Remediation is currently under way on the 40 acre site and developers are calling for businesses specialising in the environmental sector to join its ‘cluster’ of eco-businesses. Somerset boasts a 50 member ‘Green Business Club’, two green power plants, as well as Genesis, the first sustainable construction centre in the UK to offer a foundation degree.

Bob Chapman of King Sturge, who are managing the development, told edie news it was good to be cleaning up an old industrial site to encourage new businesses.

“We’ll have a combination of old and listed buildings which have been revamped, as well as new-build units. Over 18,000 square meters of office and light industrial space in total,” he said. “All buildings will also comply with best practice in sustainable construction techniques and will be sensitively designed to comply with development design codes.”

The site, Morlands Enterprise Park, is named after Bailey’s and Morlands, formerly Europe’s largest tannery. “If you ever had a sheep skin coat in the 1970’s it doubtless came from here,” said Chapman.

Despite this, he said the contamination was not as bad as had originally been thought and consisted only of a few “hotspots” so remediation should be fairly swift.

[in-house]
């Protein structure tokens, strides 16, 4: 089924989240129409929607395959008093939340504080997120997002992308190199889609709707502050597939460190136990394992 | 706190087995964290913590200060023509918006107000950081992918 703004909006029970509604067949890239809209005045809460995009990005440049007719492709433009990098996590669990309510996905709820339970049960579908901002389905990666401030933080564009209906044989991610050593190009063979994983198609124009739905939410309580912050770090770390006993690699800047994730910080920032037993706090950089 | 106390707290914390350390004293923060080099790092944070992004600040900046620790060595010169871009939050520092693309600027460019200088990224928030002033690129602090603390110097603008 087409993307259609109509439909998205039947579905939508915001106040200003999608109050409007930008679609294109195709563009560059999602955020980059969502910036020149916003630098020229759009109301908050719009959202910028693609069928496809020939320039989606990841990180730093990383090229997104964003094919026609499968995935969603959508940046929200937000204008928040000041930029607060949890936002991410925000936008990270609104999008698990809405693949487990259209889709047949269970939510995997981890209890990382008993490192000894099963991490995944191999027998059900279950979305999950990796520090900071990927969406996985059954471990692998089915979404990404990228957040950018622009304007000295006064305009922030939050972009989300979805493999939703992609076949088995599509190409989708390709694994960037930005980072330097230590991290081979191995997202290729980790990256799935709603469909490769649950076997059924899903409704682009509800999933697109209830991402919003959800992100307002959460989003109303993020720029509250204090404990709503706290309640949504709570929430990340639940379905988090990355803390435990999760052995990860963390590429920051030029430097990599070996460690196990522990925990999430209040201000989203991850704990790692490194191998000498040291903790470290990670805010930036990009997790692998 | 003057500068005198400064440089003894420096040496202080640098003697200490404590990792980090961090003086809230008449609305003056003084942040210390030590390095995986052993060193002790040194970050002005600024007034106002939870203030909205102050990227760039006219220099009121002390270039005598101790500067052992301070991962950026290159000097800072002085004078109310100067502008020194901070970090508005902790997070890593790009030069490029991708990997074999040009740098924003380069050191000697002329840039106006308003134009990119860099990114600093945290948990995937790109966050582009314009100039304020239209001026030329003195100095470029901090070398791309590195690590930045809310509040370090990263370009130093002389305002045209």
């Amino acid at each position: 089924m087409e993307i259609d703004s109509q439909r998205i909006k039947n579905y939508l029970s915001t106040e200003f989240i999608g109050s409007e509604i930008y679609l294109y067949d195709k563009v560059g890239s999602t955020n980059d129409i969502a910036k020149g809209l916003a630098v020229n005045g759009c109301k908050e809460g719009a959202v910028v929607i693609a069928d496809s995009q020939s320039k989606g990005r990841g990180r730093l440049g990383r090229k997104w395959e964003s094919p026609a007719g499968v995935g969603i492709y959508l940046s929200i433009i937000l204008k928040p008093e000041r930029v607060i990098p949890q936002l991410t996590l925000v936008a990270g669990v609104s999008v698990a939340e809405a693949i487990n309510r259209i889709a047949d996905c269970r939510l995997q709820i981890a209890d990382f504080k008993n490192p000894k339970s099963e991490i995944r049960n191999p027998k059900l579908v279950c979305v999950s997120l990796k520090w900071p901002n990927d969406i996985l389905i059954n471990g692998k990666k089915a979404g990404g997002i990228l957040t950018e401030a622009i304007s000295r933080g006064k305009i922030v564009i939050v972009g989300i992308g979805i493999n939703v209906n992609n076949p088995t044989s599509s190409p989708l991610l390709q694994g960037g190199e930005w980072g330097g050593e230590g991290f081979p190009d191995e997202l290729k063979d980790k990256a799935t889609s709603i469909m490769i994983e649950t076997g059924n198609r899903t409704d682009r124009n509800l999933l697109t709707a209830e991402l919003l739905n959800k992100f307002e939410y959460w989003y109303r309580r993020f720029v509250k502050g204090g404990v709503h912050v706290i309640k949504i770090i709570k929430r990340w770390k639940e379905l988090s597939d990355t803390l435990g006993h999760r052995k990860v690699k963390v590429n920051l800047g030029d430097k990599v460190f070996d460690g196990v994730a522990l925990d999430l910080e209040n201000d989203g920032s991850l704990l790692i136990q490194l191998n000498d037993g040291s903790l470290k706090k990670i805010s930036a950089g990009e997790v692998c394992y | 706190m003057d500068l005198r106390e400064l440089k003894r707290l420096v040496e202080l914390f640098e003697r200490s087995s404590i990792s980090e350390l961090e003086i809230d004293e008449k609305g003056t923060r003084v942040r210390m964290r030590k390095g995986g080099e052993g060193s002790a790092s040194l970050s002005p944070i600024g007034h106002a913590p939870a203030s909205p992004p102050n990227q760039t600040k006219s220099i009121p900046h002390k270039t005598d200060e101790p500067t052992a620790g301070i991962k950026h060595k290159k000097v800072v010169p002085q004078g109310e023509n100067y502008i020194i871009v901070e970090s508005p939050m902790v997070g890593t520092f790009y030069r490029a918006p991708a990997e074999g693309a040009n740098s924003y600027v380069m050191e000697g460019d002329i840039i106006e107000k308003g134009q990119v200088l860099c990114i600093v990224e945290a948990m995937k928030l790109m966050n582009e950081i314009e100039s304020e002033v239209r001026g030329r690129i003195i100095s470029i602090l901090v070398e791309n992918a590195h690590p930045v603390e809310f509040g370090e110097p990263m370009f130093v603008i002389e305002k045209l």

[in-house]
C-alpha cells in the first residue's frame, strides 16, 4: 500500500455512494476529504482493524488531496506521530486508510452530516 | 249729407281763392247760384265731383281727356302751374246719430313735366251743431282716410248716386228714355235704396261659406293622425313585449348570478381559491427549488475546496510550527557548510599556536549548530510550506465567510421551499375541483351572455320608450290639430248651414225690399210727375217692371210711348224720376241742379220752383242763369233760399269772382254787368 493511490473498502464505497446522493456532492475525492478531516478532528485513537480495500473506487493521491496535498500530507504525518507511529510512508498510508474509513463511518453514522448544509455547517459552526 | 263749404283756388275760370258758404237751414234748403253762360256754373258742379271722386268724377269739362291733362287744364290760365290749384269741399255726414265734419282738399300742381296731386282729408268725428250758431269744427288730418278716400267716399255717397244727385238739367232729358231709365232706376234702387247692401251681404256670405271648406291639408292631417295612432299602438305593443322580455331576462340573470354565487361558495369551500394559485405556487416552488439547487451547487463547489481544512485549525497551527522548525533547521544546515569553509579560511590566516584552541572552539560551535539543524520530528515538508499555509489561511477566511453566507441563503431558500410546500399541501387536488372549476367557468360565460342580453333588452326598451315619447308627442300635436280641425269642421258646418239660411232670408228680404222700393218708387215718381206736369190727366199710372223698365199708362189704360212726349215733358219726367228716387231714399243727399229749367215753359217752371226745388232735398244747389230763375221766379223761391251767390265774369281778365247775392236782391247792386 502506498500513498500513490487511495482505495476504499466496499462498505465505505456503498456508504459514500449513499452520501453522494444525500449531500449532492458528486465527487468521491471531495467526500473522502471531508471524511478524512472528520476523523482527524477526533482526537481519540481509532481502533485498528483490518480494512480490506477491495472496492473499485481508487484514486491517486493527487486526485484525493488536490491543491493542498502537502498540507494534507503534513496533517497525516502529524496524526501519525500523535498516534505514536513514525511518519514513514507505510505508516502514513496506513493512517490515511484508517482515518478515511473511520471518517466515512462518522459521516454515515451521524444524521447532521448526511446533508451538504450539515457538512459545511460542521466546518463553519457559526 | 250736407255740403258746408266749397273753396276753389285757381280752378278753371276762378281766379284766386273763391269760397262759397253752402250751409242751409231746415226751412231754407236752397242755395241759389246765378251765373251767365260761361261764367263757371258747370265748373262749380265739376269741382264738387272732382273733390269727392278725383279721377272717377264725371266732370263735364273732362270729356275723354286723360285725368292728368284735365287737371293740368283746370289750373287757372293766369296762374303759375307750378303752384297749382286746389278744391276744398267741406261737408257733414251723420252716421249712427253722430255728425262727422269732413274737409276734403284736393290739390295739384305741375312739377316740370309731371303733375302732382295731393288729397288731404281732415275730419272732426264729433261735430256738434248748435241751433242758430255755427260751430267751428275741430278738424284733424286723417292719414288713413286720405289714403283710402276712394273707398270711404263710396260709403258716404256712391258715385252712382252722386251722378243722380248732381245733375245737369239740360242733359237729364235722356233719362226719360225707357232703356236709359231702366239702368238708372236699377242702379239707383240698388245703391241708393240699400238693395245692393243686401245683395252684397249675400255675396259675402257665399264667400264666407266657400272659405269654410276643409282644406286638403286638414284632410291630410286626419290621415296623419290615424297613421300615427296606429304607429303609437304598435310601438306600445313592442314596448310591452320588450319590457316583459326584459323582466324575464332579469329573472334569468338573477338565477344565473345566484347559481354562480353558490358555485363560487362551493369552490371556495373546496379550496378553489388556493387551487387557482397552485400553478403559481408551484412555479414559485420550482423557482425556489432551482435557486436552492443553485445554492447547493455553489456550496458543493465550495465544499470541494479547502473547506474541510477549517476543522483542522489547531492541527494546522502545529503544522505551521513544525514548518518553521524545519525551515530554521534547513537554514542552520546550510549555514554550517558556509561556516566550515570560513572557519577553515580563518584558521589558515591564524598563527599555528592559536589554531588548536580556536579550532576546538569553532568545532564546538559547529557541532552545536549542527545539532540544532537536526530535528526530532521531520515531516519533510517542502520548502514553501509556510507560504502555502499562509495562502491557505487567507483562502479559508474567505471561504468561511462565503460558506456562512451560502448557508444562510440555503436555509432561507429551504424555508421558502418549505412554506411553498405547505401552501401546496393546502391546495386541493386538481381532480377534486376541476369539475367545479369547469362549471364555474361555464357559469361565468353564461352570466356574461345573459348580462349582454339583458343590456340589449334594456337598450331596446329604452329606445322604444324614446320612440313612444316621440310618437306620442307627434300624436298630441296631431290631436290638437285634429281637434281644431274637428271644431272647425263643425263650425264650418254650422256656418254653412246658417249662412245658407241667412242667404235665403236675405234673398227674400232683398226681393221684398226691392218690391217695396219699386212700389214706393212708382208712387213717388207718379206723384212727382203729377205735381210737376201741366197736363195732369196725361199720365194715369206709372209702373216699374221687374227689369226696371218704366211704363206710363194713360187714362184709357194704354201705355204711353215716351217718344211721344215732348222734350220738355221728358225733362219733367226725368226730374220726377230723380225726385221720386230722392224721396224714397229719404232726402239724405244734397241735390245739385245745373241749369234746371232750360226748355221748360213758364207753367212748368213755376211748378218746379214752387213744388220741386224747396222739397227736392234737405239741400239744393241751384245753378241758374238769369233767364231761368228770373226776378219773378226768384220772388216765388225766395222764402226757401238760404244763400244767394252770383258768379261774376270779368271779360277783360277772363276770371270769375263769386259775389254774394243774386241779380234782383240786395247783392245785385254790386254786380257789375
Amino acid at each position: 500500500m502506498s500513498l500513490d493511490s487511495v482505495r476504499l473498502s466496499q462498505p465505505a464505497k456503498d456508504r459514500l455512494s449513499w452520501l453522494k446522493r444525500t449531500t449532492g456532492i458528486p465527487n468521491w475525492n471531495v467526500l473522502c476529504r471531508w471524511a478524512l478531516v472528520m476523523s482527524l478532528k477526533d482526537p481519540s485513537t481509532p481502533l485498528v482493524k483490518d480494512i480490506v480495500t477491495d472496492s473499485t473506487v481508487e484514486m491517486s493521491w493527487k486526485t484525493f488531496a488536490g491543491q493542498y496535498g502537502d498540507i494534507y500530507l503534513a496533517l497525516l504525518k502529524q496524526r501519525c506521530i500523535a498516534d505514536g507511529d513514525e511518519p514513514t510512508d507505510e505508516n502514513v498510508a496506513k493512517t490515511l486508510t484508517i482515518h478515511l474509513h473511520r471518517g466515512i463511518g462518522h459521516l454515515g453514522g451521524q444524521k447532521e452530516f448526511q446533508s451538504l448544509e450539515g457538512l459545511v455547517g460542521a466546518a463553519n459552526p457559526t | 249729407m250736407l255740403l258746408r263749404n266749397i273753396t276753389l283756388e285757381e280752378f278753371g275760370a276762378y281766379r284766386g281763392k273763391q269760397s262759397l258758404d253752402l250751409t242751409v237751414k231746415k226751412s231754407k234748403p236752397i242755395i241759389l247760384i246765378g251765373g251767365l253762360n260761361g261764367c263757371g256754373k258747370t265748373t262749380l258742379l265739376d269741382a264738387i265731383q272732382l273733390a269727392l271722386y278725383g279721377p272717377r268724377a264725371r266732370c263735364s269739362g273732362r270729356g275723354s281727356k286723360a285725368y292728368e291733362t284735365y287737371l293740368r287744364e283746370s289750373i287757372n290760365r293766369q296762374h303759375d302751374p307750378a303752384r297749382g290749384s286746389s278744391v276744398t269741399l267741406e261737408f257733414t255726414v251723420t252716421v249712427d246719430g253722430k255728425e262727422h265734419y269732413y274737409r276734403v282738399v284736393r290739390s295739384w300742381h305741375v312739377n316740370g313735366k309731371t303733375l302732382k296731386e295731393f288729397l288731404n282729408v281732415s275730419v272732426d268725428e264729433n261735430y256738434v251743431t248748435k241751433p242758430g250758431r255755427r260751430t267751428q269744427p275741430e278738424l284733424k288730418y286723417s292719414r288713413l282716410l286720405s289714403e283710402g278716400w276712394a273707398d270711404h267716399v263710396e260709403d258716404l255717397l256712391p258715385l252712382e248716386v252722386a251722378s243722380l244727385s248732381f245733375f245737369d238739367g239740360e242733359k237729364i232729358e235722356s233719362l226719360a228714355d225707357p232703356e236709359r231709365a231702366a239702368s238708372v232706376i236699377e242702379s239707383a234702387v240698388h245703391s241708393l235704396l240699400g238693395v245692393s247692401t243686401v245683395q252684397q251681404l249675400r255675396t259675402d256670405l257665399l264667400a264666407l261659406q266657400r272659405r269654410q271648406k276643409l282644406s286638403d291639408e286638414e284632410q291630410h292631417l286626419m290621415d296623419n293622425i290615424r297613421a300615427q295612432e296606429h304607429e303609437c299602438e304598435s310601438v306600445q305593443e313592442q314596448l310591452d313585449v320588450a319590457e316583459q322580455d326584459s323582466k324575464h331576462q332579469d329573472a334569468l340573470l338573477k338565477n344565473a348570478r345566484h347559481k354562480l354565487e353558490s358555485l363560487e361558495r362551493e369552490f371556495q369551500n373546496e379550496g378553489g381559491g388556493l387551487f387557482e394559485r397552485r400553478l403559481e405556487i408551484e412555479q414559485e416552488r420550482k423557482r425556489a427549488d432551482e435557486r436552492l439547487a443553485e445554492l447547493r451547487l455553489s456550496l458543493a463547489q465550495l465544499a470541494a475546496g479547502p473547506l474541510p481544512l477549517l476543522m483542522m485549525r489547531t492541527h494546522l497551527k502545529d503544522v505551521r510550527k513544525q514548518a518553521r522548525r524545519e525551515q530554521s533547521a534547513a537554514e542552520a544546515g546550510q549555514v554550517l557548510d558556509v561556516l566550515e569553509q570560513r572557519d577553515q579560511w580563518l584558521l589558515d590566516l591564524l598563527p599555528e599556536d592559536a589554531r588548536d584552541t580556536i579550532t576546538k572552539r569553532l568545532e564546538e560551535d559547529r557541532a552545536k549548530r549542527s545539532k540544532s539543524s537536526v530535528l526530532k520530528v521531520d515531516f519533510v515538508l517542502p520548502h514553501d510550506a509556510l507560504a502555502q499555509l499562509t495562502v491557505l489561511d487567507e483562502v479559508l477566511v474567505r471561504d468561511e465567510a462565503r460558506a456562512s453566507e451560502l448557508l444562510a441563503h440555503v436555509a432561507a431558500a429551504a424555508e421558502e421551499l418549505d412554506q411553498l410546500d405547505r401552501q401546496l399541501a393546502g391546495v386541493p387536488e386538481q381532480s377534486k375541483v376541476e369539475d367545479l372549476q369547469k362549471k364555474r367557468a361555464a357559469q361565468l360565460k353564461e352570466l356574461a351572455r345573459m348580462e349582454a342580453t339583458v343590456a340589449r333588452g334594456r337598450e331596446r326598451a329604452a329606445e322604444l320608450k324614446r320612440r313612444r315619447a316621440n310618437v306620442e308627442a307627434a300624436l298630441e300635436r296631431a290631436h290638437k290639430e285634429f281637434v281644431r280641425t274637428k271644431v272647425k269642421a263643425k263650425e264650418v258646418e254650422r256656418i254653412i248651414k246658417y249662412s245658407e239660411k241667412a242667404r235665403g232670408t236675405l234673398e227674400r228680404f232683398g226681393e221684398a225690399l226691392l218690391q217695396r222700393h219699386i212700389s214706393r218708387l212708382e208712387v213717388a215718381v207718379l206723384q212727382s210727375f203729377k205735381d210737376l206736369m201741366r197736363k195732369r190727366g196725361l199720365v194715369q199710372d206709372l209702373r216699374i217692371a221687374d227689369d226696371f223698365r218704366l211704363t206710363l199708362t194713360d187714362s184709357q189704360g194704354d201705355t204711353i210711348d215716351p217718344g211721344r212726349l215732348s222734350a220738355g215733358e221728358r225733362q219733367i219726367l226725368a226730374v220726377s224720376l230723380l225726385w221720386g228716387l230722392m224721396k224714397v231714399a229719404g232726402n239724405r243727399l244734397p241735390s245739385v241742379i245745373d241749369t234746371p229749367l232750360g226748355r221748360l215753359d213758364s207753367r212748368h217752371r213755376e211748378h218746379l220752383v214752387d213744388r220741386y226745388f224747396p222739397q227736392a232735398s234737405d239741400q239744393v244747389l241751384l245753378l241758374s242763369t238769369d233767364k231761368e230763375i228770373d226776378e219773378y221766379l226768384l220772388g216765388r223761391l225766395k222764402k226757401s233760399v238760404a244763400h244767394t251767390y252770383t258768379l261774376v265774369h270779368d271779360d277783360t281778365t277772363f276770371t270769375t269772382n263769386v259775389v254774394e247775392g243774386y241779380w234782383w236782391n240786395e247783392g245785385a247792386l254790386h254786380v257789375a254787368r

In addition to the business space which will be provided, eight acres will also be set aside for a large CHP power plant which will take household waste from nearby to provide heat and power for the entire business park.

Gordon Woodend, Somerset Head of Operations for the South West RDA, which is working with Mendip District Council and the local community to develop the park, said: “Our regional economic strategy acknowledges how important the environment is in strengthening the economy. The RDA supports a variety of initiatives, such as helping companies compete on the global stage, to help the sector improve productivity levels. We hop businesses will be occupying Morlands Enterprise Park in two to three years, with the site fully occupied in five to ten years, but this obviously depends on market forces.”

Mr Chapman said the remediation would be complete in early 2005 and the infrastructure work by the Autumn. “We’ve had a lot of positive feedback from businesses so far and a lot of enquiries, which is good news. This is a unique site with lots of potential.”

By David Hopkins

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